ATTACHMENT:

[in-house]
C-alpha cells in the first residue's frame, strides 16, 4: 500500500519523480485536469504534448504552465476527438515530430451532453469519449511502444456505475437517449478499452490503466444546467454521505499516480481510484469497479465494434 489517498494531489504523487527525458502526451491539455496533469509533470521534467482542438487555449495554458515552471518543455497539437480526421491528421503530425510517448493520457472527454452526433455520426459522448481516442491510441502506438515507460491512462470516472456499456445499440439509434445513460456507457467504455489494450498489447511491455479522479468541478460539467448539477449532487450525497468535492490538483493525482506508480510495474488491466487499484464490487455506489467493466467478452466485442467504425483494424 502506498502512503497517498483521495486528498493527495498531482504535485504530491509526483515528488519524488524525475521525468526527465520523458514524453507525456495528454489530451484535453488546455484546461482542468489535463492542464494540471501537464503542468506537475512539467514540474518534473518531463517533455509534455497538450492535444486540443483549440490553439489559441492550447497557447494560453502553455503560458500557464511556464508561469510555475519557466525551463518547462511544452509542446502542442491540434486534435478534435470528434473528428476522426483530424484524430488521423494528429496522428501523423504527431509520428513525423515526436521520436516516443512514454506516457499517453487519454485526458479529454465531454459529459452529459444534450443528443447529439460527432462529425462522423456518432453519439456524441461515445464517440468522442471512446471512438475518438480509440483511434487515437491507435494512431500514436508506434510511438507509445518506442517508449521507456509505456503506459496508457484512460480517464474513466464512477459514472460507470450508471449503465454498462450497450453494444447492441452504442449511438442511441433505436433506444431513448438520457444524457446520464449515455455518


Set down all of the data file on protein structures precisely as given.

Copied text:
[in-house]
C-alpha cells in the first residue's frame, strides 16, 4: 500500500519523480485536469504534448504552465476527438515530430451532453469519449511502444456505475437517449478499452490503466444546467454521505499516480481510484469497479465494434 489517498494531489504523487527525458502526451491539455496533469509533470521534467482542438487555449495554458515552471518543455497539437480526421491528421503530425510517448493520457472527454452526433455520426459522448481516442491510441502506438515507460491512462470516472456499456445499440439509434445513460456507457467504455489494450498489447511491455479522479468541478460539467448539477449532487450525497468535492490538483493525482506508480510495474488491466487499484464490487455506489467493466467478452466485442467504425483494424 502506498502512503497517498483521495486528498493527495498531482504535485504530491509526483515528488519524488524525475521525468526527465520523458514524453507525456495528454489530451484535453488546455484546461482542468489535463492542464494540471501537464503542468506537475512539467514540474518534473518531463517533455509534455497538450492535444486540443483549440490553439489559441492550447497557447494560453502553455503560458500557464511556464508561469510555475519557466525551463518547462511544452509542446502542442491540434486534435478534435470528434473528428476522426483530424484524430488521423494528429496522428501523423504527431509520428513525423515526436521520436516516443512514454506516457499517453487519454485526458479529454465531454459529459452529459444534450443528443447529439460527432462529425462522423456518432453519439456524441461515445464517440468522442471512446471512438475518438480509440483511434487515437491507435494512431500514436508506434510511438507509445518506442517508449521507456509505456503506459496508457484512460480517464474513466464512477459514472460507470450508471449503465454498462450497450453494444447492441452504442449511438442511441433505436433506444431513448438520457444524457446520464449515455455518